Population regulation of thelastomatid nematodes (Nematoda: Thelastomatidae) of cockroaches
Degree GrantorUniversity of Canterbury
Degree NameDoctor of Philosophy (PhD)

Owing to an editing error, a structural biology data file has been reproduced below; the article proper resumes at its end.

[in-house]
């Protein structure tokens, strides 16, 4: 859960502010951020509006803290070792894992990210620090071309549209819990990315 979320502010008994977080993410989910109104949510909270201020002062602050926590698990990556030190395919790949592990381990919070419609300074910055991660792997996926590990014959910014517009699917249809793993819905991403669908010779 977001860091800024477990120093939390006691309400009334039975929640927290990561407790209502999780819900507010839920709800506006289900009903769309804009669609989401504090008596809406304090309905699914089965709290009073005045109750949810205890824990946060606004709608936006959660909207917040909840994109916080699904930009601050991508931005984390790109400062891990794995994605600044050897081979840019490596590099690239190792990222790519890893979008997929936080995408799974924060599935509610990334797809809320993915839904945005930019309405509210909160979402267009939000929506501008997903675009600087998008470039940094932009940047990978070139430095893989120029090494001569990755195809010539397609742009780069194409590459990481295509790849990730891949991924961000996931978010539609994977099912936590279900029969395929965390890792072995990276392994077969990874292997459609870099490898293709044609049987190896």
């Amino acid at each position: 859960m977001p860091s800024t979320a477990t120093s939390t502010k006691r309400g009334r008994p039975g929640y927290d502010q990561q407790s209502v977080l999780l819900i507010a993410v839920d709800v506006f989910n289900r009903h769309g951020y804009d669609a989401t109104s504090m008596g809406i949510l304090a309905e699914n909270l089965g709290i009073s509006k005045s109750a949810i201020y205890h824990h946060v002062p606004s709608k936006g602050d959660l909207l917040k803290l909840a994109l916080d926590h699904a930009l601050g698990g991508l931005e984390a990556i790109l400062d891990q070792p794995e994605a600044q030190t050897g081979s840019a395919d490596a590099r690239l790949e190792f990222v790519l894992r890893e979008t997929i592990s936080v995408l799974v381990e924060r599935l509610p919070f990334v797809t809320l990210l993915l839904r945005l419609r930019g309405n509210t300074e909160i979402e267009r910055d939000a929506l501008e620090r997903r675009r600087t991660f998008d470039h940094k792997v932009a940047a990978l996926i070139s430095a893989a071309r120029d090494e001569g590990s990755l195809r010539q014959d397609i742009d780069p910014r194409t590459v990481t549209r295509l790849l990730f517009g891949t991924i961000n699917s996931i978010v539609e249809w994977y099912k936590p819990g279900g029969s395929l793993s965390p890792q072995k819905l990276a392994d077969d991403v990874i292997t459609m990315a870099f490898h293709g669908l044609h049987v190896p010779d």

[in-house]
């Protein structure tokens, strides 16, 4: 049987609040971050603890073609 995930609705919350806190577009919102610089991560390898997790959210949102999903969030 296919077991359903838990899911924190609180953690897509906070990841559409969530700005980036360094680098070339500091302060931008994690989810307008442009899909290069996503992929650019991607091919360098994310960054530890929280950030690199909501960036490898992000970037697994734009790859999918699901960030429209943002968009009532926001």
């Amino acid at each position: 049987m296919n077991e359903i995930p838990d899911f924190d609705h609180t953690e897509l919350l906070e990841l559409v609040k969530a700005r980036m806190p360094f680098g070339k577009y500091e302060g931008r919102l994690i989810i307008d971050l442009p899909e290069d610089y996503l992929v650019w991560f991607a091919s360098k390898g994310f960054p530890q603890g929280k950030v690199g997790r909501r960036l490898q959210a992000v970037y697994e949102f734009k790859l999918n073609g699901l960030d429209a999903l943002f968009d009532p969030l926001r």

Populations of thelastomatid nematodes in cockroach hosts were investigated. The population biology, life history, habits. distribution, and gross morphology of cockroaches involved are discussed. New species of thelastomatid nematodes from cockroaches are described and keys to species of Protrellus and Blatticola are given. Evidence for population regulation in six species of thelastomatids in eight species of cockroaches collected from the field is presented. No host contained two adult males, infrapopulations with two juvenile males were very rare, the number of adult females per host was small. and monogamy was common. Juvenile males were rare while juvenile females were relatively common, indicating that, compared to females, males develop and are eliminated rapidly from hosts (leaving one), or that males are less common to start with. Infection prevalence varied markedly between the cockroach species. Reproductive competition due to crowding, and cyclical egg production were found in two species. these phenomena are discussed. Mechanisms which may control The effects of density-independent climatic factors on seasonal variation in incidence and infrapopulation structure of one thelastomatid population were transient. Evidence for population self-regulation in Protrellus dixoni was obtained from laboratory studies. Infrapopulations were regulated by a density-dependent and sex-dependent reduction in infection intensity with infrapopulation age. This reduction was not equal in initial speed or intensity between the sexes (reduction in number of males was faster) and led to infrapopulations with never more than a single adult male. and few adult females. In structure. these laboratory-produced infrapopulations resembled those in field collected hosts. Unmated females produced male progeny only (probably by arrhenotokous parthenogenesis). Female offspring probably result from amphimixis. Possible methods of thelastomatid infrapopulation regulation are discussed. It is concluded that regulation is parasite-mediated and due to chemical interference competition. Regulation benefits the surviving nematodes because per capita fecundity is greater in uncrowded infrapopulations. Self-regulation may be common among thelastomatids and other parasites.